Church Transformation

My latest column at Christian Week:

Alan Roxburgh is a preacher, teacher, and consultant whose books help pastors and church leaders understand ministry in a time of change. He currently lives in British Columbia, and has pastored churches in Toronto and Vancouver.

I spent some time in April talking with Alan about our changing culture and what this means for churches in Canada.

According to Alan, most recognize that Christendom has ended and Canadian culture is rapidly changing. This discontinuous change is more than a blip. We are not going back to where we were before, and this makes some anxious.

The story that shaped the church for much of the twentieth century is no longer the story that will move it forward. The habits and practices and the way we did church were developed for a certain kind of culture that no longer exists. Therefore, many of our old habits and practices no longer make sense. This is generally accepted and no longer a matter of debate.

Surface Change

Issues arise as leaders ask what it means to be the church in this new context. Some are trying to revitalize churches by changing at the surface level without understanding the underlying issues. These approaches fail because they do not bring about culture change.

When churches change at the surface, they take what they’re doing try to do it better. They hope that if they become welcoming enough, run the right programs, and hire the right pastor, they will attract people. The assumption is that the culture of the church doesn’t need to change; they just need better implementation and marketing.

These churches often look for solutions to come from the outside. A church or denomination calls in a great leader, and this leader comes in with programs to turn things around. This way of thinking leads to short term spikes but fails to bring about lasting change.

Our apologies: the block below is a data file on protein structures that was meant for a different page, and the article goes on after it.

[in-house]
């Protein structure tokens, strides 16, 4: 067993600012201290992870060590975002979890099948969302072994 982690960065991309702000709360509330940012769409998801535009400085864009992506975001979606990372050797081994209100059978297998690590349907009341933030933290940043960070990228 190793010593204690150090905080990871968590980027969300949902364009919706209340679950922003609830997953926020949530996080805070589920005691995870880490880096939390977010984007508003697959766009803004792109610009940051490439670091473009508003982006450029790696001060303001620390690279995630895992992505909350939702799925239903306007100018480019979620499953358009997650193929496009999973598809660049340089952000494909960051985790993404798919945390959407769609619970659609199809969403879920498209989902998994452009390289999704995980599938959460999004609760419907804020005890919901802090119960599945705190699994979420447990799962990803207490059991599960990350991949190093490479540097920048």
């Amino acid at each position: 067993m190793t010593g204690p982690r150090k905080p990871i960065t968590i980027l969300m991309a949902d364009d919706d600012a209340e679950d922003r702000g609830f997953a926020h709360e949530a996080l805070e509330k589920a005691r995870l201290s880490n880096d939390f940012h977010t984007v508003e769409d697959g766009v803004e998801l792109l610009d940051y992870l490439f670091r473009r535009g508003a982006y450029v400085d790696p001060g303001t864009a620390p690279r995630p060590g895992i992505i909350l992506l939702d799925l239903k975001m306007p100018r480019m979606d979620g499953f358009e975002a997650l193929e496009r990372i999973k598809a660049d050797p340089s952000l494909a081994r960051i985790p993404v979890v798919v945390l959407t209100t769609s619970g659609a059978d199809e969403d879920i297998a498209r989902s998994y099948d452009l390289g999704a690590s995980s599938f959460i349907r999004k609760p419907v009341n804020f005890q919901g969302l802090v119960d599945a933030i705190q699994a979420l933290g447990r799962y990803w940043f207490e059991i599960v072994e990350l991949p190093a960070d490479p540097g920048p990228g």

Real Change

To really innovate, churches need to look at themselves in the mirror and ask what it means to be a church. This calls for reflection and a refusal to settle for superficial answers.

Alan says that transformation comes from realizing that the answers to all the questions the church needs are not found in programs or great leaders, but among the people who make up ordinary congregations.

The role of leadership is to create the environments in which the Spirit of God can work, believing that the Spirit of God is already among those people. Leaders understand that these people in this church, given the right environment, can begin to imagine how they might be God’s people in these communities. This is not a top-down process, nor is it easy.

To be effective at this type of pastoral leadership, pastors must commit to stay long enough to journey with a group of people, and build trust through competence at pastoral tasks. However, they must also go deeper and invite communities of people on a long journey. Pastors must become local theologians and poets, listening deeply to the narratives of people and helping to interpret them.

They don’t force change or despise people’s nostalgia, but love their people and live among them while asking permission to experiment. At the same time, they move away from top-down approaches like strategic planning, mission, and vision statements, and programmatic approaches to church.

This is a very different set of skills than most pastors learned in seminary. Since they can’t learn this type of leadership at conferences, pastors must humble themselves enough to admit that they don’t have the answers, and that they need their people and their colleagues. This is tough, Alan says, but it’s worth it. Even though many have written them off, God is up to something in ordinary local churches.

Writing about our interview later, Alan said, “Church transformation is a big deal! It’s not really about fixing anxiety, putting the church back together, making it work. It really is about being a people who, through the practices of Christian life test and experiment ways of being faithful communities. When we do this in the midst of honest relationships and conversations with others it is amazing what the Spirit does in the culture.”

Darryl Dash

Darryl Dash

I'm a grateful husband, father, oupa, and pastor of Grace Fellowship Church Don Mills. I love learning, writing, and encouraging. I'm on a lifelong quest to become a humble, gracious old man.
Toronto, Canada